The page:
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How to become a Clinical Research Associate (CRA)

Working within Life Sciences as a Clinical Research Associate (also known as a CRA) can be a lucrative and enriching career path. With over 300,000 clinical trials conducted globally on a year-on-year basis, there is an increasing demand for this type of skill set.

In this article, we’re going to highlight how you can begin your career as a CRA either fresh out of academia, or how you can transition into a CRA role from another life sciences/pharmaceutical position.

 

 Graduates and other academia: entry requirements

If you’re looking to start your career as a CRA, you can either begin right after you have graduated from your Bachelors, or once you have completed a PhD. A PhD isn’t necessary but, if you have one, you will naturally be eligible for a higher salary range.

Biology-based degrees are looked upon more favourably, such as biopharma or molecular biology, to name a few. Other degrees within the medical field such as nursing, microbiology, and medicine also fit the criteria. If you are bi-lingual or speak another language fluently, this can also be a great addition, but isn’t essential.

If you’ve got what it takes, you can join one of the CRA intakes — a prized position considering only the top CROs take a batch of entry level CRAs. The more common route that CRA-hopefuls take is to apply for an entry level role such as a clinical trial associate, trial assistant, or lab assistant within a CRO, biotech, pharma, or research institute and then apply for internal promotions to eventually become a CRA.

A typical starting salary for a graduate would be around £25,000 – £30,000 (about $34k-41k USD) and a PhD starting salary would be between £30,000 and £32,000 ($41k-44k USD).

Equally, if you have purely worked within an academic setting for a number of years, you could also be considered for a PhD level salary, as you would have acquired enough practical experience to justify this salary range.

 

 Transferring from another role within Life Sciences or Pharma

It’s common for other Life Science professionals to sidestep into a CRA role; however, there are still qualifications you need to have to effectively transfer.

The best way to transfer internally is by working at a CRO, also known as a Clinical Research Organisation. In our experience, this is the quickest and most effective way, however you would have to start at a junior level and work your way up. You may also have to sit exams to acquire ample qualifications before progressing to the next stage.

If you work for the NHS as a Clinical Trial Manager (CTM), and you would like to transfer into the private sector, you would most likely have to take a step back in seniority and work for 12-18 months as a CRA first. It is very common for this to happen, and CTM’s from the NHS are welcomed into the private sector regularly.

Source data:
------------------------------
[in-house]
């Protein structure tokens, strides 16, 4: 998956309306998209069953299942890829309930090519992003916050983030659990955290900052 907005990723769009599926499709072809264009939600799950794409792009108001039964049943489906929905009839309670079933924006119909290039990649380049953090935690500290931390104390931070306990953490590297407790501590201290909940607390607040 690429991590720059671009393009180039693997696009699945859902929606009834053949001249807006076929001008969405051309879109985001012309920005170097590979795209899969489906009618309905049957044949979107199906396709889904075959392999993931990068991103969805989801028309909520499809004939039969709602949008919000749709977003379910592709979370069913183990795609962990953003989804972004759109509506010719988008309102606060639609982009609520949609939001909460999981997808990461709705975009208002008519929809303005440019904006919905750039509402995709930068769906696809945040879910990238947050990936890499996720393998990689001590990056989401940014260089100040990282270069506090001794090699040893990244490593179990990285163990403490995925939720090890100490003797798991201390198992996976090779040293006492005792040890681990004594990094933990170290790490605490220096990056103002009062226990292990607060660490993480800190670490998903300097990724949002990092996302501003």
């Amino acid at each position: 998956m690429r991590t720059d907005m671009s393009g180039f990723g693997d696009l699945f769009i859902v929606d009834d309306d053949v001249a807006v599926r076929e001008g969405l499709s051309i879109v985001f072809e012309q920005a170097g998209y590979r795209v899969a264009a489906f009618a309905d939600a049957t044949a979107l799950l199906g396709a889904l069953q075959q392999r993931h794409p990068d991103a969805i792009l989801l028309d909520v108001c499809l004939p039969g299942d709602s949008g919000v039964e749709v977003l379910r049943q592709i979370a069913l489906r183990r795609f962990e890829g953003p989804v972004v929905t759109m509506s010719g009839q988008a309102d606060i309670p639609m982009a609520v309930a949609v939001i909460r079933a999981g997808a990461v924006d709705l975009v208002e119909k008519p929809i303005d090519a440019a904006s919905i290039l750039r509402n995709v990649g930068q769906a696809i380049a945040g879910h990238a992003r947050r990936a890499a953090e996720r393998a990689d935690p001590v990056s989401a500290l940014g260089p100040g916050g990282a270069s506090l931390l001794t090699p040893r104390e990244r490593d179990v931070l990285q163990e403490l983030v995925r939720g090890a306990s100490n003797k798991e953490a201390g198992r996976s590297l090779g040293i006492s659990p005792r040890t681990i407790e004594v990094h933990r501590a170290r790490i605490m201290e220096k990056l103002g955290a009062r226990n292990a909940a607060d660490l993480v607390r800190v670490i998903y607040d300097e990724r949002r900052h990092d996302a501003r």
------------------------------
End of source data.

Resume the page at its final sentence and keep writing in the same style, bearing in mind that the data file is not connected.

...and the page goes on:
Again, you would most likely have to sit practical or written tests. However, larger organisations will facilitate this as part of your transition into a new role.

 

 What are the benefits to working as a CRA?

  • A lot of autonomy from the get-go: You will have the opportunity to work from home and have a considerable amount of flexibility even if you join at a junior level
  • Travel opportunities: Whether this is local or international travel, it’s one of the perks of working as a CRA. It is a benefit that attracts a number of people to either start or transition into this profession
  • Clear progression path: There is a growing demand for CRA’s, and it’s a profession that is yet to reach its peak. With hundreds of thousands of clinical trials happening globally, there will always be a need for CRA’s
  • Financially lucrative: Along with great career progression, you are also compensated generously even in the early stages of your career. Once you progress to project manager level, you can expect to be earning upwards of £100,000 (~$137k USD) each year.

How can Planet Pharma help you?

Whether you are looking to start your career as a CRA at junior level, or you are looking to transfer from academia, the NHS, or another Life Sciences role, please don’t hesitate to contact us and schedule an initial conversation.

We will explain to you the steps that you’ll need to take to ensure that you are attractive to potential employers, and we will also equip you with the necessary information, so you can flourish at interview stage.

 

Photo Credit: Canva

By Joshua Smith, Recruiter, Planet Pharma UK

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